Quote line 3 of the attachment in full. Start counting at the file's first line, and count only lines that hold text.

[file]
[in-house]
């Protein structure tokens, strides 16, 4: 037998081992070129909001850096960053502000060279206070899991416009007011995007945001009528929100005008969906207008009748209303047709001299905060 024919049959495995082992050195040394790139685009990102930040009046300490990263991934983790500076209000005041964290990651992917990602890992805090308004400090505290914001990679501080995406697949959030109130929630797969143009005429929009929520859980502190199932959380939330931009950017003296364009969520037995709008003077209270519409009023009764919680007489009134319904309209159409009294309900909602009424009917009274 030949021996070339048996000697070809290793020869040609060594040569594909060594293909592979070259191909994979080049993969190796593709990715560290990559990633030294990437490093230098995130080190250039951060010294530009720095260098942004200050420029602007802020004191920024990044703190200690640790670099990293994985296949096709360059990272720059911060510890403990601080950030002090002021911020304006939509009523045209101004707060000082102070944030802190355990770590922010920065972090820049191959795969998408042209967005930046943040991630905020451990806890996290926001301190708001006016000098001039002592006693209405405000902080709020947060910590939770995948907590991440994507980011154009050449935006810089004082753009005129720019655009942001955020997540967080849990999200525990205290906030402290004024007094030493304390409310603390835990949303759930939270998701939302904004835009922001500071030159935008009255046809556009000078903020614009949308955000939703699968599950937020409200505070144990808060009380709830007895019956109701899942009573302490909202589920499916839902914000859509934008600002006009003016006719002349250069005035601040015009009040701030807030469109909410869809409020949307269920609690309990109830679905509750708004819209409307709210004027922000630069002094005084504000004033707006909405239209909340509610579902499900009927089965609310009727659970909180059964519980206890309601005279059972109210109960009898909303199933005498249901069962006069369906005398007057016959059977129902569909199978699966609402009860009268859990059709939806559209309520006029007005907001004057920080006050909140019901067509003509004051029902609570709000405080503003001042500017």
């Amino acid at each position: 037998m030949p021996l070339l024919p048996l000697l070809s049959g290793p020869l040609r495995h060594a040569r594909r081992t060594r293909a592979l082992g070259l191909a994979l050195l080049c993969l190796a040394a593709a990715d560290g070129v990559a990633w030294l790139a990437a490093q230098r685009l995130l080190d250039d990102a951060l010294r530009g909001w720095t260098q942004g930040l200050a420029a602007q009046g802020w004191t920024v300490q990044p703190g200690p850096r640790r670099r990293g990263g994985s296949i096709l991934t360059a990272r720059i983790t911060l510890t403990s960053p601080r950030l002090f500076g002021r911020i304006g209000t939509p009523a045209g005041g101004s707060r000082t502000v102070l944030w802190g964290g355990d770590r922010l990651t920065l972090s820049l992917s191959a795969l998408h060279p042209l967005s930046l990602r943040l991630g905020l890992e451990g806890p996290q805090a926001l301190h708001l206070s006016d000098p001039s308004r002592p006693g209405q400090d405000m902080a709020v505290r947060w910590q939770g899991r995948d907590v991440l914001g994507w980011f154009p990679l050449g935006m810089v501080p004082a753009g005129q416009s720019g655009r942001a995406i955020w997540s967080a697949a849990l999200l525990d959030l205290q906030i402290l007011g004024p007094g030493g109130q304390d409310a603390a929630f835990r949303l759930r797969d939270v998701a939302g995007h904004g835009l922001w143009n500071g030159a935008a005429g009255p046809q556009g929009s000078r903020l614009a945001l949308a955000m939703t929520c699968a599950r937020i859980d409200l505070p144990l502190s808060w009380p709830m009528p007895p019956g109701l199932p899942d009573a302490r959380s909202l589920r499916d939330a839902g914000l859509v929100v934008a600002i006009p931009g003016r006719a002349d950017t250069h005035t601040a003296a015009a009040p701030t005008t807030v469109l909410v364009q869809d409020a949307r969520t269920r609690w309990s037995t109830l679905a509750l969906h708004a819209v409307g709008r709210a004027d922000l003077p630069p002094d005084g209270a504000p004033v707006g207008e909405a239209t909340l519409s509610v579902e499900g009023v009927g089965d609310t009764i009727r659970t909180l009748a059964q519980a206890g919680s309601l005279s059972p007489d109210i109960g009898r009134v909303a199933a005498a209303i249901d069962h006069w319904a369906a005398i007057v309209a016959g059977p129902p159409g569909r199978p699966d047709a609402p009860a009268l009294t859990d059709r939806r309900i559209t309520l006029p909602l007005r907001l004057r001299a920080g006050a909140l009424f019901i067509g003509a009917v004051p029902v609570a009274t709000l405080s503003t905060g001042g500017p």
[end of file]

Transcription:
């Amino acid at each position: 037998m030949p021996l070339l024919p048996l000697l070809s049959g290793p020869l040609r495995h060594a040569r594909r081992t060594r293909a592979l082992g070259l191909a994979l050195l080049c993969l190796a040394a593709a990715d560290g070129v990559a990633w030294l790139a990437a490093q230098r685009l995130l080190d250039d990102a951060l010294r530009g909001w720095t260098q942004g930040l200050a420029a602007q009046g802020w004191t920024v300490q990044p703190g200690p850096r640790r670099r990293g990263g994985s296949i096709l991934t360059a990272r720059i983790t911060l510890t403990s960053p601080r950030l002090f500076g002021r911020i304006g209000t939509p009523a045209g005041g101004s707060r000082t502000v102070l944030w802190g964290g355990d770590r922010l990651t920065l972090s820049l992917s191959a795969l998408h060279p042209l967005s930046l990602r943040l991630g905020l890992e451990g806890p996290q805090a926001l301190h708001l206070s006016d000098p001039s308004r002592p006693g209405q400090d405000m902080a709020v505290r947060w910590q939770g899991r995948d907590v991440l914001g994507w980011f154009p990679l050449g935006m810089v501080p004082a753009g005129q416009s720019g655009r942001a995406i955020w997540s967080a697949a849990l999200l525990d959030l205290q906030i402290l007011g004024p007094g030493g109130q304390d409310a603390a929630f835990r949303l759930r797969d939270v998701a939302g995007h904004g835009l922001w143009n500071g030159a935008a005429g009255p046809q556009g929009s000078r903020l614009a945001l949308a955000m939703t929520c699968a599950r937020i859980d409200l505070p144990l502190s808060w009380p709830m009528p007895p019956g109701l199932p899942d009573a302490r959380s909202l589920r499916d939330a839902g914000l859509v929100v934008a600002i006009p931009g003016r006719a002349d950017t250069h005035t601040a003296a015009a009040p701030t005008t807030v469109l909410v364009q869809d409020a949307r969520t269920r609690w309990s037995t109830l679905a509750l969906h708004a819209v409307g709008r709210a004027d922000l003077p630069p002094d005084g209270a504000p004033v707006g207008e909405a239209t909340l519409s509610v579902e499900g009023v009927g089965d609310t009764i009727r659970t909180l009748a059964q519980a206890g919680s309601l005279s059972p007489d109210i109960g009898r009134v909303a199933a005498a209303i249901d069962h006069w319904a369906a005398i007057v309209a016959g059977p129902p159409g569909r199978p699966d047709a609402p009860a009268l009294t859990d059709r939806r309900i559209t309520l006029p909602l007005r907001l004057r001299a920080g006050a909140l009424f019901i067509g003509a009917v004051p029902v609570a009274t709000l405080s503003t905060g001042g500017p």